Because it’s the 340, we’re taking a more northerly route than the standard Trans-Siberian, missing out on Novgorod before rejoining the main line at Kotelnich. I’m likely to sleep through most of that though. There are four days to go before Irkutsk and two weeks and one night before Vladivostok. This is no small-scale trip.

Today has been a day of making do, overall. Throwing gear together in the hotel after a shower and a shave. Checking out, having a last run at the internet, and Metro-hopping all the way to Yaroslavl Station. Even once I’d dropped my bag off, there was nothing to do before departure but go for an impatient stroll, strike the last few items off my shopping list and have a bite of pizza beside the station itself.

Getting on the train (where I seemed to be the only person using an electronic ticket) was a simple matter of waiting until the provodniki showed up, noting the huge number of cigarette butts between train and platform as I did. On board, things were hardly as luxurious as on the overnighter to Moscow, but my fellow passengers—an elderly couple and an elfin girl called Masha—were more chatty. They didn’t have much English, mind you, but photos, maps, and persistence do wonders for communication.

The landscape, of course, is the big draw of the train. It’s easy to dismiss the view as too limited and too fleeting, but you can’t deny the appeal of constant change. To wake up every morning to a new view, in a new place; that’s travelling, not being packaged into a metal tube and fired from one place to another. I find myself more and more glad, now that it’s finally begun, that I’ve finally taken this trip.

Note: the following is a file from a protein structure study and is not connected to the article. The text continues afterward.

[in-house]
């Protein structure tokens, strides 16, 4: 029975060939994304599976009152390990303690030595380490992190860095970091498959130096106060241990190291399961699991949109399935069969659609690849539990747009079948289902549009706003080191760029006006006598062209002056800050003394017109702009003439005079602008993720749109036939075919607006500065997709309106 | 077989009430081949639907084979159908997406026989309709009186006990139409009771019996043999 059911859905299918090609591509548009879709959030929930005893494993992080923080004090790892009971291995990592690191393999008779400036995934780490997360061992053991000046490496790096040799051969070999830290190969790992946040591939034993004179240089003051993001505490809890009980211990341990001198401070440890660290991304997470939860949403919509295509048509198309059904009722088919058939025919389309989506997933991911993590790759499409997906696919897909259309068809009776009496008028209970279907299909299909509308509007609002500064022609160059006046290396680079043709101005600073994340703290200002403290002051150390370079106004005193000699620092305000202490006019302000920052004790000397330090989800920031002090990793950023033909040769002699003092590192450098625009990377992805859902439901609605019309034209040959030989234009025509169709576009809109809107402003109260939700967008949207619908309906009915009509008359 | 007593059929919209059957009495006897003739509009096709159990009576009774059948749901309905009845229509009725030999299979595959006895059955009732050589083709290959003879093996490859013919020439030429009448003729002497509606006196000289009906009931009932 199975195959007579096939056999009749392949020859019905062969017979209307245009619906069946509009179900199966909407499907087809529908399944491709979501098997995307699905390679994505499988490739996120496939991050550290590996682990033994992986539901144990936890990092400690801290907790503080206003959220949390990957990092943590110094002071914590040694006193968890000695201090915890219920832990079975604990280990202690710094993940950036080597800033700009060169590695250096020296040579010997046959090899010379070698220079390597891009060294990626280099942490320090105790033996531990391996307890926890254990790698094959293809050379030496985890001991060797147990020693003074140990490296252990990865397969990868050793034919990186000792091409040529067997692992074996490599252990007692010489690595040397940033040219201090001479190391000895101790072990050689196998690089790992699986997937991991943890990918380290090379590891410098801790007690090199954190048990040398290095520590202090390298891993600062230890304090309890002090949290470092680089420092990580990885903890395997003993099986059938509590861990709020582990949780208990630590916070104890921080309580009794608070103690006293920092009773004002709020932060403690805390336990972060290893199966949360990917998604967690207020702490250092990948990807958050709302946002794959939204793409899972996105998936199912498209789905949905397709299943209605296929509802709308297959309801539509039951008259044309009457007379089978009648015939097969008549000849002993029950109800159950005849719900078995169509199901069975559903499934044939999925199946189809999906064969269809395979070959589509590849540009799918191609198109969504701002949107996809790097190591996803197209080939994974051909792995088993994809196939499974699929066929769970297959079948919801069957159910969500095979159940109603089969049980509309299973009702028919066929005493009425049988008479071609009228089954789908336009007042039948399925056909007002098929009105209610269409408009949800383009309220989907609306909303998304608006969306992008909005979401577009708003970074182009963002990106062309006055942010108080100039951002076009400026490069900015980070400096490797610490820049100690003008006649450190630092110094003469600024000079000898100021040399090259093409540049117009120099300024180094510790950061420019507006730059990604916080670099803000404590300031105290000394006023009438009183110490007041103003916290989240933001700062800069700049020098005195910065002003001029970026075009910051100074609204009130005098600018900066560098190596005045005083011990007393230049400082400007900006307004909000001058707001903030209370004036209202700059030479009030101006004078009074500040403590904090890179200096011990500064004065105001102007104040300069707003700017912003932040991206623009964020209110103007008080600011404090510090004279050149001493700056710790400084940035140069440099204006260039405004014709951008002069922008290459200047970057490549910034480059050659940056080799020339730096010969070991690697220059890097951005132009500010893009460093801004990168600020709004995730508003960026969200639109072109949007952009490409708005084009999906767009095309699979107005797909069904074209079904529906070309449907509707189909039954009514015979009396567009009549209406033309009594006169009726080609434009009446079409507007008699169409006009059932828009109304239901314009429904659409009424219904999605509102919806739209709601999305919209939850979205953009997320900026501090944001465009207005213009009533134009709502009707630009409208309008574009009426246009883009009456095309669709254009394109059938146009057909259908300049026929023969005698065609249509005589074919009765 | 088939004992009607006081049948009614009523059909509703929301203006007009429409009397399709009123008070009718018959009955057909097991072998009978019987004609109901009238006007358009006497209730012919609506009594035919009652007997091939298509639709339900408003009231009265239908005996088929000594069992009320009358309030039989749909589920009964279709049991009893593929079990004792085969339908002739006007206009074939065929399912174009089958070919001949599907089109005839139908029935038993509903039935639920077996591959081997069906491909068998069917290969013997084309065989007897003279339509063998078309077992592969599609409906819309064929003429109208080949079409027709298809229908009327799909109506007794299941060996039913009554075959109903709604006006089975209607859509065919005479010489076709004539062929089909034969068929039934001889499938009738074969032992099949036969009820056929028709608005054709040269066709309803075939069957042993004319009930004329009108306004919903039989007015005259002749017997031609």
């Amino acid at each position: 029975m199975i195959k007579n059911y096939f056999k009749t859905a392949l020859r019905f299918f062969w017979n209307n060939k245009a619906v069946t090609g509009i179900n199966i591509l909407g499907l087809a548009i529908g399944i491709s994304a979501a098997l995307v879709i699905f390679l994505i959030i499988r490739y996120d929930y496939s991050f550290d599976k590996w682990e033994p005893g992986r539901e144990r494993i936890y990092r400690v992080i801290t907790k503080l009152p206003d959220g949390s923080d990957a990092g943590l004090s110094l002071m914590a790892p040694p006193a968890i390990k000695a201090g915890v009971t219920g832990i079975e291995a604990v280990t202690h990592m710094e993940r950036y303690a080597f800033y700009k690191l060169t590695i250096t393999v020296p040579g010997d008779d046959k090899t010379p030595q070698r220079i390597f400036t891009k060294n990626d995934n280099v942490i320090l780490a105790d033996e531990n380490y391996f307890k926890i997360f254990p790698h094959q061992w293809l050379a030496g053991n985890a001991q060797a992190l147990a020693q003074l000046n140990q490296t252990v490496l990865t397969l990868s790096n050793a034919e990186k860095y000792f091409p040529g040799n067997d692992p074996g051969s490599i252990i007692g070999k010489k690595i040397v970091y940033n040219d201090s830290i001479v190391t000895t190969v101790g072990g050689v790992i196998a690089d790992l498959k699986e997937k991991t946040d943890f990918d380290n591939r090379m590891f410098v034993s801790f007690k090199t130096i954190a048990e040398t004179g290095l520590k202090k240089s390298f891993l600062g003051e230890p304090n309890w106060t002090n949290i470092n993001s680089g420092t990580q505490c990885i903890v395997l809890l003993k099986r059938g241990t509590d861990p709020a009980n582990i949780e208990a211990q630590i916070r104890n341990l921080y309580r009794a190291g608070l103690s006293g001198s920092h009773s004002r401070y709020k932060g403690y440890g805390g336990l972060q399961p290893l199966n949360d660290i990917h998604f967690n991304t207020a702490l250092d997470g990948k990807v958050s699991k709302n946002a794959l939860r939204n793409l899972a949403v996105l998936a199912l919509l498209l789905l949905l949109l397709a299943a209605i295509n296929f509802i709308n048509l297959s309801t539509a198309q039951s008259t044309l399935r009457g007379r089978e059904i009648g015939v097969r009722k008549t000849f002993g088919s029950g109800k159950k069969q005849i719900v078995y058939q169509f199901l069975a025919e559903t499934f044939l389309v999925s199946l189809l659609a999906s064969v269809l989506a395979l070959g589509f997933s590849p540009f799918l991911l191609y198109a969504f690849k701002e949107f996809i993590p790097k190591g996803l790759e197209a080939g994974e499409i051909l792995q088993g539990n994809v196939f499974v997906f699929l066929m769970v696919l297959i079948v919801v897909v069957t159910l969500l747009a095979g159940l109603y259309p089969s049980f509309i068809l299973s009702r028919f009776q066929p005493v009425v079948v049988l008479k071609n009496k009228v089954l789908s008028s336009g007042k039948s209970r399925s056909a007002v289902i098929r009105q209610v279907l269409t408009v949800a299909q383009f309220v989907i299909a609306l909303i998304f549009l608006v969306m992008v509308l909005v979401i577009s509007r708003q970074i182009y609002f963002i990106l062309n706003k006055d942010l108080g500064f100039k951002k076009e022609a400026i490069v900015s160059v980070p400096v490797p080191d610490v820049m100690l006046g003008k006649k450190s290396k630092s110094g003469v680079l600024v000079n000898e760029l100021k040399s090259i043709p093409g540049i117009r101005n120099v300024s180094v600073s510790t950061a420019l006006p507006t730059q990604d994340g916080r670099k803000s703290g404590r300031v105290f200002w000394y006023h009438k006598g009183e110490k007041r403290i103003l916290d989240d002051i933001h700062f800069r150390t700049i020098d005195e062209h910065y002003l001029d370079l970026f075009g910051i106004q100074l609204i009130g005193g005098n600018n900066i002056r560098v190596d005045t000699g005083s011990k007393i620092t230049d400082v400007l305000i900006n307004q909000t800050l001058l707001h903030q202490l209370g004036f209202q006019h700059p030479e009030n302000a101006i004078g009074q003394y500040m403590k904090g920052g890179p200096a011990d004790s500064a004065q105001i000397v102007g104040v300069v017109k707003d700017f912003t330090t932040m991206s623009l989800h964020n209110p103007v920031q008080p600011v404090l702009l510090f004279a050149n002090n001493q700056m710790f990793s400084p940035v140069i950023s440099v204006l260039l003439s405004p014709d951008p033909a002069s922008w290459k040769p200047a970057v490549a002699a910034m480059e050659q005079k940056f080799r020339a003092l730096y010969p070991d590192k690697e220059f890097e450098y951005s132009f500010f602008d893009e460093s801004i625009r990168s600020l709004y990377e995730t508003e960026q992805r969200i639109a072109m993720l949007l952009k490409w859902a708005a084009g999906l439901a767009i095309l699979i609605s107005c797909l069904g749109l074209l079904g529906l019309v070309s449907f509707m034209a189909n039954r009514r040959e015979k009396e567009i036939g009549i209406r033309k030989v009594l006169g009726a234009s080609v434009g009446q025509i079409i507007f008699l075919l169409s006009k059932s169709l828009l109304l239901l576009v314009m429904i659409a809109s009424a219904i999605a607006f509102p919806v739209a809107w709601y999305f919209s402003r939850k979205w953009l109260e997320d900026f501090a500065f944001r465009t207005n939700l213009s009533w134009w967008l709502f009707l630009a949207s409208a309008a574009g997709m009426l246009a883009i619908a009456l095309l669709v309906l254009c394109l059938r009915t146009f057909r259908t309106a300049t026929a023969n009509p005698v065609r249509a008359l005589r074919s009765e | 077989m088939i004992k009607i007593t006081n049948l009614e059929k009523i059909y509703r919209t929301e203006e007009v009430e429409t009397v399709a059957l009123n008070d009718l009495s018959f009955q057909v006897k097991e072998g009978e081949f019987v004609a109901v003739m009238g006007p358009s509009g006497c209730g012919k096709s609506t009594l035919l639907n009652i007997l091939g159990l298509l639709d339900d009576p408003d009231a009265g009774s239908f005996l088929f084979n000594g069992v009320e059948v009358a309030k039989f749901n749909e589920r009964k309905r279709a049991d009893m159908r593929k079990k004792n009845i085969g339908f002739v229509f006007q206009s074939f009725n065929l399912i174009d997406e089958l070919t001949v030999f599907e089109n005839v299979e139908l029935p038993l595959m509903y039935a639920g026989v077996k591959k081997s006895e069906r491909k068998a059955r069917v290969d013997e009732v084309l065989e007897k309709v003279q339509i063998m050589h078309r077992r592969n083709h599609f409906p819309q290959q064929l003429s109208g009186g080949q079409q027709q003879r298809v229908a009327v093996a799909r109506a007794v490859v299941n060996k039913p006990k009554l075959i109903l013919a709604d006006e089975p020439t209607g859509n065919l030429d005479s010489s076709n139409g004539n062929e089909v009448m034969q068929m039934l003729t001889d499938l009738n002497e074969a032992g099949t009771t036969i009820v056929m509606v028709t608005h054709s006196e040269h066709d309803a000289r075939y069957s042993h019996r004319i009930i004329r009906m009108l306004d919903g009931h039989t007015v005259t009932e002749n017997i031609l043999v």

Nothing but clouds and treeline silhouettes outside now. Occasionally there will be interminably long freight trains. Earlier this evening I could see glimpses of life by the side of the rails. Plain wooden houses, cared-for gardens and kids waiting for the train to pass so they could cross. It’s already been more than seven hours. It’s doesn’t feel that long. Four days won’t be so bad.

Well, as long as my dodgy guts and the carriages’ WC, with its multiple holes in the floor, don’t have a nasty coming together, that is…

(A longer entry this one, so not much to add. I did kind of skip over my day in Moscow though, where I visited the Kremlin and nearby museums, then wandered along the river near the statue of St. Peter and the massive rebuilt church. As I said, an unfriendly city, but one filled with interest. Also one of the few where I didn’t seek out an Irish pub. The Izmailovo Beta Hotel was too far out of town to encourage late-night boozing.)